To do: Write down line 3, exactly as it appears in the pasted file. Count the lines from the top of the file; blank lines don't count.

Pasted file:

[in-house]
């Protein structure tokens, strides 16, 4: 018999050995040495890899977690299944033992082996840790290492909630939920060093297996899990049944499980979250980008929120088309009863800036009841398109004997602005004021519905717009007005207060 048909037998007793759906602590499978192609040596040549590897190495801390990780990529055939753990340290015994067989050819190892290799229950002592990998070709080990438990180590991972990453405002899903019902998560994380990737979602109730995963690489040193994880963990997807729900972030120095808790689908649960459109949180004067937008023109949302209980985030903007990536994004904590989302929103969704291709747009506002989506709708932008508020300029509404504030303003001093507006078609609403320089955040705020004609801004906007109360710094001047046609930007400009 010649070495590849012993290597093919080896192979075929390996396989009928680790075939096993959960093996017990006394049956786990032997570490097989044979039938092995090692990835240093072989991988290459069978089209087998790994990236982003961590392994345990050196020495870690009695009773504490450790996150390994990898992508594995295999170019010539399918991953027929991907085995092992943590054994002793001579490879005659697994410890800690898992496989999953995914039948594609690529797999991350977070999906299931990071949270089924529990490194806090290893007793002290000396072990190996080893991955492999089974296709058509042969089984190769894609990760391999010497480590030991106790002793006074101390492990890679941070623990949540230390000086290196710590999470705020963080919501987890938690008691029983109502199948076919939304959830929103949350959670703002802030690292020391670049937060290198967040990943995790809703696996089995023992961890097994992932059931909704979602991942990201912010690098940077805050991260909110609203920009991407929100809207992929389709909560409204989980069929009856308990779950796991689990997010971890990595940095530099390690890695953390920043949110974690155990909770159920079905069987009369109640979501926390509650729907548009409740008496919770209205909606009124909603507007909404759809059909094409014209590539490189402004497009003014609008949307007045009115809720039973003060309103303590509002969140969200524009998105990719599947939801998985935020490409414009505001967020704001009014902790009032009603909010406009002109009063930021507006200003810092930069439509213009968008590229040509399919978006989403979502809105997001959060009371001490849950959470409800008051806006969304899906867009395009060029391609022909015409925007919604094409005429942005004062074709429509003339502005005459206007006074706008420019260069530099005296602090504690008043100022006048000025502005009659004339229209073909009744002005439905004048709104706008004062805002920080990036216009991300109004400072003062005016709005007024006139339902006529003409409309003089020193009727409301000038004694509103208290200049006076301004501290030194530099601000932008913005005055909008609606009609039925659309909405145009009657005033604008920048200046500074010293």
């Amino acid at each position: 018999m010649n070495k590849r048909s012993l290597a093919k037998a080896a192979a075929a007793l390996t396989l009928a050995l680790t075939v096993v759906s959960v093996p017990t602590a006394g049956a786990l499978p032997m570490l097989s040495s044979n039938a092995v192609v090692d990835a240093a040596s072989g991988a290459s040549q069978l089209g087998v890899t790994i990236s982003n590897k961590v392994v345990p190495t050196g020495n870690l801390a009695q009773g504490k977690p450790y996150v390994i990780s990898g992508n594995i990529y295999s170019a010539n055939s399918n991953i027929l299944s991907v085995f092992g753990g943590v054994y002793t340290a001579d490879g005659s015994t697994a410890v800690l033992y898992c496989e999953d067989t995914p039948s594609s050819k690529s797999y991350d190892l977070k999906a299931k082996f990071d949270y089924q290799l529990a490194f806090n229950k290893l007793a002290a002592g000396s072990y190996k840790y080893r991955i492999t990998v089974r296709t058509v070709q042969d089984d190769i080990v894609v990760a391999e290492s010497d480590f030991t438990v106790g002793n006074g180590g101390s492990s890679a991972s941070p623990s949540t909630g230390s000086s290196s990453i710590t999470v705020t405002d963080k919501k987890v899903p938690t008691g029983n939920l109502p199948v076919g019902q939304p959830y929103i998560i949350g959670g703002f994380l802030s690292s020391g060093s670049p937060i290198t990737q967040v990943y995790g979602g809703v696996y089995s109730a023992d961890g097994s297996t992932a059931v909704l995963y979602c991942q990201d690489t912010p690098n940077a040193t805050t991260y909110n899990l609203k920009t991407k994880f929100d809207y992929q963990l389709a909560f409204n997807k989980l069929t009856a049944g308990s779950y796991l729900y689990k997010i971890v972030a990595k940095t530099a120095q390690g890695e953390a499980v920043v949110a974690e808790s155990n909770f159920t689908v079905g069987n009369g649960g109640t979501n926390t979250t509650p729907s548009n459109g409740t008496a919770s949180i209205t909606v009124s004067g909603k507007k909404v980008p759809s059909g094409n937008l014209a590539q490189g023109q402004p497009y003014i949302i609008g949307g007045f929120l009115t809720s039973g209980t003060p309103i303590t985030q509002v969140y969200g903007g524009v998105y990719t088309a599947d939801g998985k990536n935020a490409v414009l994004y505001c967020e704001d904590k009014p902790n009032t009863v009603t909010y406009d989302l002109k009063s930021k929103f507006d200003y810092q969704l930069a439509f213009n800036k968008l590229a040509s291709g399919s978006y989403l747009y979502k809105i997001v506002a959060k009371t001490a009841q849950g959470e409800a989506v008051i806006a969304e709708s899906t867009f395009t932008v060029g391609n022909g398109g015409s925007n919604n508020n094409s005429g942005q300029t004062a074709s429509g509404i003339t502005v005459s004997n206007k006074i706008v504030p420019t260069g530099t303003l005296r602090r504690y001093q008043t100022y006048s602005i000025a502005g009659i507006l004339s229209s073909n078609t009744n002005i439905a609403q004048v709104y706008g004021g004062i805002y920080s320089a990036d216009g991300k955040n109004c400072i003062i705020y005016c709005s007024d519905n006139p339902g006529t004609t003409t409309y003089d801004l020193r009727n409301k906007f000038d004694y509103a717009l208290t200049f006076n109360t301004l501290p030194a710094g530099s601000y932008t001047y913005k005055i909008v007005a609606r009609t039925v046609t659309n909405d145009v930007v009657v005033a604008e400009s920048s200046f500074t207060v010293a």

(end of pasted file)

């Amino acid at each position: 018999m010649n070495k590849r048909s012993l290597a093919k037998a080896a192979a075929a007793l390996t396989l009928a050995l680790t075939v096993v759906s959960v093996p017990t602590a006394g049956a786990l499978p032997m570490l097989s040495s044979n039938a092995v192609v090692d990835a240093a040596s072989g991988a290459s040549q069978l089209g087998v890899t790994i990236s982003n590897k961590v392994v345990p190495t050196g020495n870690l801390a009695q009773g504490k977690p450790y996150v390994i990780s990898g992508n594995i990529y295999s170019a010539n055939s399918n991953i027929l299944s991907v085995f092992g753990g943590v054994y002793t340290a001579d490879g005659s015994t697994a410890v800690l033992y898992c496989e999953d067989t995914p039948s594609s050819k690529s797999y991350d190892l977070k999906a299931k082996f990071d949270y089924q290799l529990a490194f806090n229950k290893l007793a002290a002592g000396s072990y190996k840790y080893r991955i492999t990998v089974r296709t058509v070709q042969d089984d190769i080990v894609v990760a391999e290492s010497d480590f030991t438990v106790g002793n006074g180590g101390s492990s890679a991972s941070p623990s949540t909630g230390s000086s290196s990453i710590t999470v705020t405002d963080k919501k987890v899903p938690t008691g029983n939920l109502p199948v076919g019902q939304p959830y929103i998560i949350g959670g703002f994380l802030s690292s020391g060093s670049p937060i290198t990737q967040v990943y995790g979602g809703v696996y089995s109730a023992d961890g097994s297996t992932a059931v909704l995963y979602c991942q990201d690489t912010p690098n940077a040193t805050t991260y909110n899990l609203k920009t991407k994880f929100d809207y992929q963990l389709a909560f409204n997807k989980l069929t009856a049944g308990s779950y796991l729900y689990k997010i971890v972030a990595k940095t530099a120095q390690g890695e953390a499980v920043v949110a974690e808790s155990n909770f159920t689908v079905g069987n009369g649960g109640t979501n926390t979250t509650p729907s548009n459109g409740t008496a919770s949180i209205t909606v009124s004067g909603k507007k909404v980008p759809s059909g094409n937008l014209a590539q490189g023109q402004p497009y003014i949302i609008g949307g007045f929120l009115t809720s039973g209980t003060p309103i303590t985030q509002v969140y969200g903007g524009v998105y990719t088309a599947d939801g998985k990536n935020a490409v414009l994004y505001c967020e704001d904590k009014p902790n009032t009863v009603t909010y406009d989302l002109k009063s930021k929103f507006d200003y810092q969704l930069a439509f213009n800036k968008l590229a040509s291709g399919s978006y989403l747009y979502k809105i997001v506002a959060k009371t001490a009841q849950g959470e409800a989506v008051i806006a969304e709708s899906t867009f395009t932008v060029g391609n022909g398109g015409s925007n919604n508020n094409s005429g942005q300029t004062a074709s429509g509404i003339t502005v005459s004997n206007k006074i706008v504030p420019t260069g530099t303003l005296r602090r504690y001093q008043t100022y006048s602005i000025a502005g009659i507006l004339s229209s073909n078609t009744n002005i439905a609403q004048v709104y706008g004021g004062i805002y920080s320089a990036d216009g991300k955040n109004c400072i003062i705020y005016c709005s007024d519905n006139p339902g006529t004609t003409t409309y003089d801004l020193r009727n409301k906007f000038d004694y509103a717009l208290t200049f006076n109360t301004l501290p030194a710094g530099s601000y932008t001047y913005k005055i909008v007005a609606r009609t039925v046609t659309n909405d145009v930007v009657v005033a604008e400009s920048s200046f500074t207060v010293a």